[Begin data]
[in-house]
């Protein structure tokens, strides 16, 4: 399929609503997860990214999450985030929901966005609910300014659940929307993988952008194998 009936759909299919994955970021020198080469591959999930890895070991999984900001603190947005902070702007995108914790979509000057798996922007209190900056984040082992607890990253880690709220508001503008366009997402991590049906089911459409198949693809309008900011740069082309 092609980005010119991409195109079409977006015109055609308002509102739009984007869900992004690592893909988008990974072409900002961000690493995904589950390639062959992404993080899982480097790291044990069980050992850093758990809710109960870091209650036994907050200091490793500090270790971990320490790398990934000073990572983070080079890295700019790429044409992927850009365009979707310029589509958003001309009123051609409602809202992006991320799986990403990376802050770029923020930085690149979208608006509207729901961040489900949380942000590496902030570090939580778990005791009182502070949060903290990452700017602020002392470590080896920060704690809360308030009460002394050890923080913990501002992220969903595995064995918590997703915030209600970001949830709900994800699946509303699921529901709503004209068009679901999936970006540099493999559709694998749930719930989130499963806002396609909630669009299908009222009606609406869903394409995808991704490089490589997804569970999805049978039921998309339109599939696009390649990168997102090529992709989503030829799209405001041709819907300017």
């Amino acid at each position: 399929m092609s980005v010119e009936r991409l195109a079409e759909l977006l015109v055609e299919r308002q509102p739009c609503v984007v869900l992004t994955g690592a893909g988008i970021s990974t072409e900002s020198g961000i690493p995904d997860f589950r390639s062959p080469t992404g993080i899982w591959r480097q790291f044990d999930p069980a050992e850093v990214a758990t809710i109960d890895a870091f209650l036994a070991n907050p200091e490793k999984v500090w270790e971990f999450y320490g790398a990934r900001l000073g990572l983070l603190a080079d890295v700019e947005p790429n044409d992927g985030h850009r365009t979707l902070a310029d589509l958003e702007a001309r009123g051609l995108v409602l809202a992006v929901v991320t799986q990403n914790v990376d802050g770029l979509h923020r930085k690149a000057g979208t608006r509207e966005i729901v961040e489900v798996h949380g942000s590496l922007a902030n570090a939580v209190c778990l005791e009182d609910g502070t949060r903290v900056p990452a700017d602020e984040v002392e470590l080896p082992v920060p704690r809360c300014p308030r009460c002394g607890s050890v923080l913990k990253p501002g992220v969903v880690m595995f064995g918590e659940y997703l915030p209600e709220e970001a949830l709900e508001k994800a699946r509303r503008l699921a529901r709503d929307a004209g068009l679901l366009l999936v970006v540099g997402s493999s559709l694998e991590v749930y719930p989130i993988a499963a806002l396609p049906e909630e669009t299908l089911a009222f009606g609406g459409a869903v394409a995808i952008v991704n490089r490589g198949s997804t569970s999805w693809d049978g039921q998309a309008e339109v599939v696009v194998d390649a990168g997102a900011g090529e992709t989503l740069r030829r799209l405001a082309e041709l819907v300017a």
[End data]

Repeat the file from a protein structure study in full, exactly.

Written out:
[in-house]
């Protein structure tokens, strides 16, 4: 399929609503997860990214999450985030929901966005609910300014659940929307993988952008194998 009936759909299919994955970021020198080469591959999930890895070991999984900001603190947005902070702007995108914790979509000057798996922007209190900056984040082992607890990253880690709220508001503008366009997402991590049906089911459409198949693809309008900011740069082309 092609980005010119991409195109079409977006015109055609308002509102739009984007869900992004690592893909988008990974072409900002961000690493995904589950390639062959992404993080899982480097790291044990069980050992850093758990809710109960870091209650036994907050200091490793500090270790971990320490790398990934000073990572983070080079890295700019790429044409992927850009365009979707310029589509958003001309009123051609409602809202992006991320799986990403990376802050770029923020930085690149979208608006509207729901961040489900949380942000590496902030570090939580778990005791009182502070949060903290990452700017602020002392470590080896920060704690809360308030009460002394050890923080913990501002992220969903595995064995918590997703915030209600970001949830709900994800699946509303699921529901709503004209068009679901999936970006540099493999559709694998749930719930989130499963806002396609909630669009299908009222009606609406869903394409995808991704490089490589997804569970999805049978039921998309339109599939696009390649990168997102090529992709989503030829799209405001041709819907300017």
């Amino acid at each position: 399929m092609s980005v010119e009936r991409l195109a079409e759909l977006l015109v055609e299919r308002q509102p739009c609503v984007v869900l992004t994955g690592a893909g988008i970021s990974t072409e900002s020198g961000i690493p995904d997860f589950r390639s062959p080469t992404g993080i899982w591959r480097q790291f044990d999930p069980a050992e850093v990214a758990t809710i109960d890895a870091f209650l036994a070991n907050p200091e490793k999984v500090w270790e971990f999450y320490g790398a990934r900001l000073g990572l983070l603190a080079d890295v700019e947005p790429n044409d992927g985030h850009r365009t979707l902070a310029d589509l958003e702007a001309r009123g051609l995108v409602l809202a992006v929901v991320t799986q990403n914790v990376d802050g770029l979509h923020r930085k690149a000057g979208t608006r509207e966005i729901v961040e489900v798996h949380g942000s590496l922007a902030n570090a939580v209190c778990l005791e009182d609910g502070t949060r903290v900056p990452a700017d602020e984040v002392e470590l080896p082992v920060p704690r809360c300014p308030r009460c002394g607890s050890v923080l913990k990253p501002g992220v969903v880690m595995f064995g918590e659940y997703l915030p209600e709220e970001a949830l709900e508001k994800a699946r509303r503008l699921a529901r709503d929307a004209g068009l679901l366009l999936v970006v540099g997402s493999s559709l694998e991590v749930y719930p989130i993988a499963a806002l396609p049906e909630e669009t299908l089911a009222f009606g609406g459409a869903v394409a995808i952008v991704n490089r490589g198949s997804t569970s999805w693809d049978g039921q998309a309008e339109v599939v696009v194998d390649a990168g997102a900011g090529e992709t989503l740069r030829r799209l405001a082309e041709l819907v300017a």